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Tuesday, 8 November 2016
Page: 2126

Child Welfare


Senator HINCH (Victoria) (14:36): My question is to the Attorney-General. During the rejected plebiscite debate yesterday, I called for the government to spend the $160 million or $200 million set aside for the plebiscite campaign on a royal commission. Is the government willing to consider a royal commission into Australia's child welfare agencies, foster care and Family Court systems?


Senator BRANDIS (QueenslandAttorney-General, Vice-President of the Executive Council and Leader of the Government in the Senate) (14:36): Senator Hinch, I listened with care and with respect to the contribution you made to the debate on the plebiscite and the second reading last night, and I note what you say. Of course, the allocation of those funds that will now be unspent is not a matter for me; it is really a matter for my friend the Minister for Finance, Senator Cormann. But I listened with care to what you had to say, Senator Hinch, and I will take into account your views.

The PRESIDENT: Senator Hinch, a supplementary question.



Senator HINCH (Victoria) (14:37): We keep hearing horror stories of two underresourced courts, the Family Court and the Federal Circuit Court, and backlogs inside them having huge emotional and financial impacts on struggling families. What are you doing to fix that problem?


Senator BRANDIS (QueenslandAttorney-General, Vice-President of the Executive Council and Leader of the Government in the Senate) (14:37): In fact, I had a meeting as recently as last week with the Chief Judge of the Federal Circuit Court, Chief Judge Pascoe. The government has made some recent appointments to his court and will be announcing new appointments in coming weeks. As well, the government has been actively pursuing the issue of law reform in the family law system. For example, in October, I released the Family Law Council's final report on families with complex needs and the intersection of the family law and child protection systems. I thinks this goes really to your primary question, Senator Hinch. As you know, there is a very important overlap between the child protection system—most of which almost invariably is run by the state and territory governments—and the family law system, which operates under Commonwealth law. There are cases the facts of which— (Time expired)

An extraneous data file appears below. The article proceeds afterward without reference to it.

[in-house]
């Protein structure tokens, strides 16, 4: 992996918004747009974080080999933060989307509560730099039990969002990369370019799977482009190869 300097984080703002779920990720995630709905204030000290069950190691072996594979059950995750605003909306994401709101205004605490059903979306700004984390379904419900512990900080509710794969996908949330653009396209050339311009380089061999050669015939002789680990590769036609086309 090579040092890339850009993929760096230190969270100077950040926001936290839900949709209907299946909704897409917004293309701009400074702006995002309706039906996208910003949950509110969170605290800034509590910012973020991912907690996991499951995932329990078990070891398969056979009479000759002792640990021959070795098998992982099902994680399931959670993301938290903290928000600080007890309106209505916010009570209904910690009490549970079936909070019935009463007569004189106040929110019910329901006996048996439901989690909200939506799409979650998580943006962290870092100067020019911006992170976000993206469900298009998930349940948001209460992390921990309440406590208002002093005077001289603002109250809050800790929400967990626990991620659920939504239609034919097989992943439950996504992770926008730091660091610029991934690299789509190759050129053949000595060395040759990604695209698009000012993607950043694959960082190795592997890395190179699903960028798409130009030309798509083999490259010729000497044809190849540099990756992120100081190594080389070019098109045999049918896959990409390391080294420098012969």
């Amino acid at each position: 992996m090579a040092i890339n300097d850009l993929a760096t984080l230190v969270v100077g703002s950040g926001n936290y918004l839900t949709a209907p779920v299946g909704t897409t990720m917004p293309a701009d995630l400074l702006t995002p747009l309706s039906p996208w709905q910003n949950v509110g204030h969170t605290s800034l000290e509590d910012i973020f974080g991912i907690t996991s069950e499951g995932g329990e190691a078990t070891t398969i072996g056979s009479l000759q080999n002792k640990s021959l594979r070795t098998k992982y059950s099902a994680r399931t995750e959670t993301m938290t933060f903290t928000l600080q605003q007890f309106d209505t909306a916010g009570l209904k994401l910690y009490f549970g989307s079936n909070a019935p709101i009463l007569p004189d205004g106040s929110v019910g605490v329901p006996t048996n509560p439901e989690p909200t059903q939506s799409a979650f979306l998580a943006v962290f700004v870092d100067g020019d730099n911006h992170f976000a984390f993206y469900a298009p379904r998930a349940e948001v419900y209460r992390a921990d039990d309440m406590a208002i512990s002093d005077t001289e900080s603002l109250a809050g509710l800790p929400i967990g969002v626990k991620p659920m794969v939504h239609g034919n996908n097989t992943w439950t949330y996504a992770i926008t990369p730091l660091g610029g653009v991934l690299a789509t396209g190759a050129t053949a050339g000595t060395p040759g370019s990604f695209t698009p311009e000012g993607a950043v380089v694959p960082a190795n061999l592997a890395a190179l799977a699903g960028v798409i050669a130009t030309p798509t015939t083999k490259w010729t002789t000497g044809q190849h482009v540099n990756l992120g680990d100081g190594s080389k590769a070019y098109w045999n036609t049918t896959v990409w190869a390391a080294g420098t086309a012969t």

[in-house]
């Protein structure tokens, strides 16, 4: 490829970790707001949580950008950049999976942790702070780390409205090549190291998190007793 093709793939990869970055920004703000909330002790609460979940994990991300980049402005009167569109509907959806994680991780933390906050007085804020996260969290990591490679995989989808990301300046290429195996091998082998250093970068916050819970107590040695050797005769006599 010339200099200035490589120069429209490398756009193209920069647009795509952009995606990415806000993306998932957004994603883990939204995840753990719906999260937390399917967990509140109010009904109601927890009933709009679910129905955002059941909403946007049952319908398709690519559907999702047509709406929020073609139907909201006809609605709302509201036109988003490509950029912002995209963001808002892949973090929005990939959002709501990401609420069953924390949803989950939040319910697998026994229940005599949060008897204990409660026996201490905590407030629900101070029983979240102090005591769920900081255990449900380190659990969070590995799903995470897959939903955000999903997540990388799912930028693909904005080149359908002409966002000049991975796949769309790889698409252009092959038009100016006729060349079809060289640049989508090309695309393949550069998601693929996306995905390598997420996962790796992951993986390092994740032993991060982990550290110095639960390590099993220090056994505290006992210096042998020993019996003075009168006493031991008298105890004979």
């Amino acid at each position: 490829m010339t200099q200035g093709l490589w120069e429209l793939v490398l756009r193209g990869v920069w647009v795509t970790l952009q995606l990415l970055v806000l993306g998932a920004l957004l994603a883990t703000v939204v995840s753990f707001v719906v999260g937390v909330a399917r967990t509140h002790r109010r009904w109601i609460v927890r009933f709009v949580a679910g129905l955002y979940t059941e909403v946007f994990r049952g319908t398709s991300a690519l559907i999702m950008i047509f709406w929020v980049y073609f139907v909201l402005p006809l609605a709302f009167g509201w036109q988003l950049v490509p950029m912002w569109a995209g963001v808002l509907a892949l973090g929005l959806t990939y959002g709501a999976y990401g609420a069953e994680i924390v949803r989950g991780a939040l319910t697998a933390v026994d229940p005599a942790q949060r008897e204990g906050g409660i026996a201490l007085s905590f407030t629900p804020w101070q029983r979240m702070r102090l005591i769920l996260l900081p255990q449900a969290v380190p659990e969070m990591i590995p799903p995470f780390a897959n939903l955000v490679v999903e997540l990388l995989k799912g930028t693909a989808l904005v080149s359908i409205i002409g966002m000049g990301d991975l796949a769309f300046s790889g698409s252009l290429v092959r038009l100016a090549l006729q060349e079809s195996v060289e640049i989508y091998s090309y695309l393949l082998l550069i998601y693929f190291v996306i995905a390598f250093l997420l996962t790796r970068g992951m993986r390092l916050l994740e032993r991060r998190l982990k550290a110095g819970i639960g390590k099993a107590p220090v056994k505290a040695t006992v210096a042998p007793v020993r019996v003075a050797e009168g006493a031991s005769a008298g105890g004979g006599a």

The PRESIDENT: Senator Hinch, your final supplementary question.



Senator HINCH (Victoria) (14:38): A 2014 Productivity Commission report into access to justice arrangements recommended that $200 million was urgently needed to fill service gaps. Why hasn't this funding been provided?


Senator BRANDIS (QueenslandAttorney-General, Vice-President of the Executive Council and Leader of the Government in the Senate) (14:38): I am aware of the Productivity Commission's recommendation, and can I tell you some of the measures that the Australian government has recently undertaken. In 2016-17—in other words, in this budget year—we will provide over $162 million to the Family Relationships Services Program, which funds a variety of organisations and services to assist Australian families during and after separation and divorce. Last year's budget included an additional $22.5 million injection over the forward estimates into the federal courts and reforms to their administration, and those reforms commenced on 1 July this year. Those reforms were designed to place the courts on a more sustainable funding footing and to ensure more of the courts' resources were directed towards services to litigants, particularly in family law. Senator Hinch, as we both know, this is a demand-driven system, but we look, as well as additional outlays— (Time expired)